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Defense Budget Headed for Dizzying Rollercoaster Ride
By Sandra I. Erwin

A bipartisan group of lawmakers will gather in a House-Senate conference in the coming weeks in hopes of hammering out a deal that will fund government operations for fiscal year 2014 and lay the groundwork for setting future priorities in discretionary spending, entitlements and taxes.

All eyes will be on this committee — chaired by House Budget Chairman Rep. Paul D. Ryan, R-Wis., and Senate Budget Chairwoman Patty Murray, D-Wash. — between now and Dec. 13, when the group is supposed to report a plan on how to move forward. 

On the bargaining table will be the Pentagon's nemesis, the sequester. Analysts and budget experts say the chances that the Pentagon will get permanent relief from the reduced spending caps are slim to none, although a short-term deal to delay the 2014 sequester is possible.

Any reprieve from sequester would be welcome by the Pentagon. Unless the law is changed, the Defense Department will have to slice $20 billion from its 2014 spending on Jan. 15. Under sequester, defense spending in 2014 would plummet from the administration's request of $552 billion to $498 billion. Non-defense agencies also must comply with lower spending caps set by the 2011 Budget Control Act.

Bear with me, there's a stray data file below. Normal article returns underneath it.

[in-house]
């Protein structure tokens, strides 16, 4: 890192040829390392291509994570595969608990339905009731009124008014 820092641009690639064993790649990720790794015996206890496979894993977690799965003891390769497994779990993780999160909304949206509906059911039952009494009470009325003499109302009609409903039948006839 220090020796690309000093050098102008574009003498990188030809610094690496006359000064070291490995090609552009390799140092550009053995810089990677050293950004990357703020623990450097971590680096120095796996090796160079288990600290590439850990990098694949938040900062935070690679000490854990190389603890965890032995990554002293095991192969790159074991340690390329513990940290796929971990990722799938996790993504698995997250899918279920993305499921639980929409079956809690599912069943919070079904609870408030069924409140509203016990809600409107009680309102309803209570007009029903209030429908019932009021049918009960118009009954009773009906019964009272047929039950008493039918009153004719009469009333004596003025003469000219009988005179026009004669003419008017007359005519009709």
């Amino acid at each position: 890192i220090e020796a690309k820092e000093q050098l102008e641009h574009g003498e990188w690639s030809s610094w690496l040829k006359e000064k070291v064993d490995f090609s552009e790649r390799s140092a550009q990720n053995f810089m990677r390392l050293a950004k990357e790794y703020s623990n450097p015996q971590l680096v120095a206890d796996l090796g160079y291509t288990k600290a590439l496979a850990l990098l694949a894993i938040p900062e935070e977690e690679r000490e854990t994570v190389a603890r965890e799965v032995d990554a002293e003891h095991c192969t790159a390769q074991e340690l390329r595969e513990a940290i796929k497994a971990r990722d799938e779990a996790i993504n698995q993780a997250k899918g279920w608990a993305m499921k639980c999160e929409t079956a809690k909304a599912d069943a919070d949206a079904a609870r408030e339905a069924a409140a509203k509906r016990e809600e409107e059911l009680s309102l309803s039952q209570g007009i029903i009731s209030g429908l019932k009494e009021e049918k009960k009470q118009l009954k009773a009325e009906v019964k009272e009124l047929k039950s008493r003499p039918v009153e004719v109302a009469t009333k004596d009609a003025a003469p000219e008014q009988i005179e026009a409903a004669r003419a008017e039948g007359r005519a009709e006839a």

For federal agencies, the best-case scenario would be an agreement to replace the sequester — which takes deep cuts to discretionary spending — with savings from entitlement programs or with new revenues. 

Even though the administration, congressional Democrats and some GOP lawmakers oppose the sequester, the lower spending caps are now beginning to settle in. Fiscal conservatives oppose lifting the caps under any circumstances. Within the group that favors raising the caps, Democrats and Republicans are far apart on how they would pay for the cuts if they were reversed.

From the outset, the budget conference faces nearly impossible odds, analysts said. The Senate approved $1.058 trillion for all agencies' discretionary spending for fiscal year 2014, while the GOP-led House passed a blueprint that caps spending at $967 billion. 

“I don't see how you can reconcile the House and Senate budgets. They're oil and water," said 
Jared Bernstein, senior fellow at the Center on Budget and Policy Priorities and former chief economist to Vice President Joe Biden.

Because the House and Senate 2014 budgets are irreconcilable, he said, the conferees might try short-term fixes, such as replacing sequestration. “Democrats will push for a replacement that balances cuts and revenues, while back loading any cuts,”
Bernstein said Oct. 17 at a Politico Pro forum.

"A lot of people don't like sequestration, and not just Democrats," said Bernstein.

The pain from the 2014 sequester falls primarily on the Pentagon because Defense got some relief in 2013, the first year of the sequester, and now has to pay it back.

“There are people who want to replace sequestration. The question is, how do you do it? How do you pay for it?” Bernstein asked. “If the answer is with new revenues, that's probably dead.”